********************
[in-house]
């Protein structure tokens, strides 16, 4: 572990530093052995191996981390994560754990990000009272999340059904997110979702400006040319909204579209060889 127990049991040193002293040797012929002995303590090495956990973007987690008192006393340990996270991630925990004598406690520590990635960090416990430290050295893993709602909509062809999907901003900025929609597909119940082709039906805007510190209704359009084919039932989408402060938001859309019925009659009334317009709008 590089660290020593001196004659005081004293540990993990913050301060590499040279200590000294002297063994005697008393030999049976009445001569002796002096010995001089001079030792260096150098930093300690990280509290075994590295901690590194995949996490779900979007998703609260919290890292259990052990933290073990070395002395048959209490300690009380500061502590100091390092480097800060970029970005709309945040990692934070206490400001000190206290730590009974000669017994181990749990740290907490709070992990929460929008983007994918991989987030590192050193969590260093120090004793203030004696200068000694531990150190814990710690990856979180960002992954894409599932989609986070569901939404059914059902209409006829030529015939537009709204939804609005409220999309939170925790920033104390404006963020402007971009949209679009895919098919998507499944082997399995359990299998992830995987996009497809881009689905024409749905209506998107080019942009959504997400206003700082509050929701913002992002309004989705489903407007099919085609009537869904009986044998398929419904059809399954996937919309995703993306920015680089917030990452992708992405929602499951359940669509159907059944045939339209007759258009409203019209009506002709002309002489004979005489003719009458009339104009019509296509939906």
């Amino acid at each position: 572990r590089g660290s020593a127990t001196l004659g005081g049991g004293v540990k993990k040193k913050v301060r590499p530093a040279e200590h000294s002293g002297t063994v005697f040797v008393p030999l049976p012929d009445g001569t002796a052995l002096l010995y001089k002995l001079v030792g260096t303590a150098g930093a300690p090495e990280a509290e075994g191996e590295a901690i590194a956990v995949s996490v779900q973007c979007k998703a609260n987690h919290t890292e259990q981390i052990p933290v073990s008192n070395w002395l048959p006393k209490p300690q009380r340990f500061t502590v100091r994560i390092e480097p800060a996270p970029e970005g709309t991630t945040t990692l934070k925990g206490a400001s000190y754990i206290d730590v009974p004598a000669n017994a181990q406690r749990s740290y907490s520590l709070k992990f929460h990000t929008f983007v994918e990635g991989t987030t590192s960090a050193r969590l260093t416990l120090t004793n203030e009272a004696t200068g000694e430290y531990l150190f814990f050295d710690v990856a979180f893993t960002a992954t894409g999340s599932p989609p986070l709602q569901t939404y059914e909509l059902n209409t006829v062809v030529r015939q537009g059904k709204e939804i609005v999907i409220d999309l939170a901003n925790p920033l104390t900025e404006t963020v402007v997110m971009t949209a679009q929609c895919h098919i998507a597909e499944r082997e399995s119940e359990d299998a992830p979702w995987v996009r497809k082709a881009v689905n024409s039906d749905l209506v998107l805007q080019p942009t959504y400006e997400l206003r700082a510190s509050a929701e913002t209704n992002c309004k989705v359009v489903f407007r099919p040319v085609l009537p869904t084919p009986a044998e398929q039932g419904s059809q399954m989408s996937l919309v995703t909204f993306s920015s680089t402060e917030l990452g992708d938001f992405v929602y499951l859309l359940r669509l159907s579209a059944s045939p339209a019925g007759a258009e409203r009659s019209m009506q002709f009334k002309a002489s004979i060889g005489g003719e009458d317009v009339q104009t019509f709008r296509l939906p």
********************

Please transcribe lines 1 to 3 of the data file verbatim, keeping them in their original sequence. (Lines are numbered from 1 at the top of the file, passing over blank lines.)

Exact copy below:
[in-house]
């Protein structure tokens, strides 16, 4: 572990530093052995191996981390994560754990990000009272999340059904997110979702400006040319909204579209060889 127990049991040193002293040797012929002995303590090495956990973007987690008192006393340990996270991630925990004598406690520590990635960090416990430290050295893993709602909509062809999907901003900025929609597909119940082709039906805007510190209704359009084919039932989408402060938001859309019925009659009334317009709008 590089660290020593001196004659005081004293540990993990913050301060590499040279200590000294002297063994005697008393030999049976009445001569002796002096010995001089001079030792260096150098930093300690990280509290075994590295901690590194995949996490779900979007998703609260919290890292259990052990933290073990070395002395048959209490300690009380500061502590100091390092480097800060970029970005709309945040990692934070206490400001000190206290730590009974000669017994181990749990740290907490709070992990929460929008983007994918991989987030590192050193969590260093120090004793203030004696200068000694531990150190814990710690990856979180960002992954894409599932989609986070569901939404059914059902209409006829030529015939537009709204939804609005409220999309939170925790920033104390404006963020402007971009949209679009895919098919998507499944082997399995359990299998992830995987996009497809881009689905024409749905209506998107080019942009959504997400206003700082509050929701913002992002309004989705489903407007099919085609009537869904009986044998398929419904059809399954996937919309995703993306920015680089917030990452992708992405929602499951359940669509159907059944045939339209007759258009409203019209009506002709002309002489004979005489003719009458009339104009019509296509939906």
């Amino acid at each position: 572990r590089g660290s020593a127990t001196l004659g005081g049991g004293v540990k993990k040193k913050v301060r590499p530093a040279e200590h000294s002293g002297t063994v005697f040797v008393p030999l049976p012929d009445g001569t002796a052995l002096l010995y001089k002995l001079v030792g260096t303590a150098g930093a300690p090495e990280a509290e075994g191996e590295a901690i590194a956990v995949s996490v779900q973007c979007k998703a609260n987690h919290t890292e259990q981390i052990p933290v073990s008192n070395w002395l048959p006393k209490p300690q009380r340990f500061t502590v100091r994560i390092e480097p800060a996270p970029e970005g709309t991630t945040t990692l934070k925990g206490a400001s000190y754990i206290d730590v009974p004598a000669n017994a181990q406690r749990s740290y907490s520590l709070k992990f929460h990000t929008f983007v994918e990635g991989t987030t590192s960090a050193r969590l260093t416990l120090t004793n203030e009272a004696t200068g000694e430290y531990l150190f814990f050295d710690v990856a979180f893993t960002a992954t894409g999340s599932p989609p986070l709602q569901t939404y059914e909509l059902n209409t006829v062809v030529r015939q537009g059904k709204e939804i609005v999907i409220d999309l939170a901003n925790p920033l104390t900025e404006t963020v402007v997110m971009t949209a679009q929609c895919h098919i998507a597909e499944r082997e399995s119940e359990d299998a992830p979702w995987v996009r497809k082709a881009v689905n024409s039906d749905l209506v998107l805007q080019p942009t959504y400006e997400l206003r700082a510190s509050a929701e913002t209704n992002c309004k989705v359009v489903f407007r099919p040319v085609l009537p869904t084919p009986a044998e398929q039932g419904s059809q399954m989408s996937l919309v995703t909204f993306s920015s680089t402060e917030l990452g992708d938001f992405v929602y499951l859309l359940r669509l159907s579209a059944s045939p339209a019925g007759a258009e409203r009659s019209m009506q002709f009334k002309a002489s004979i060889g005489g003719e009458d317009v009339q104009t019509f709008r296509l939906p």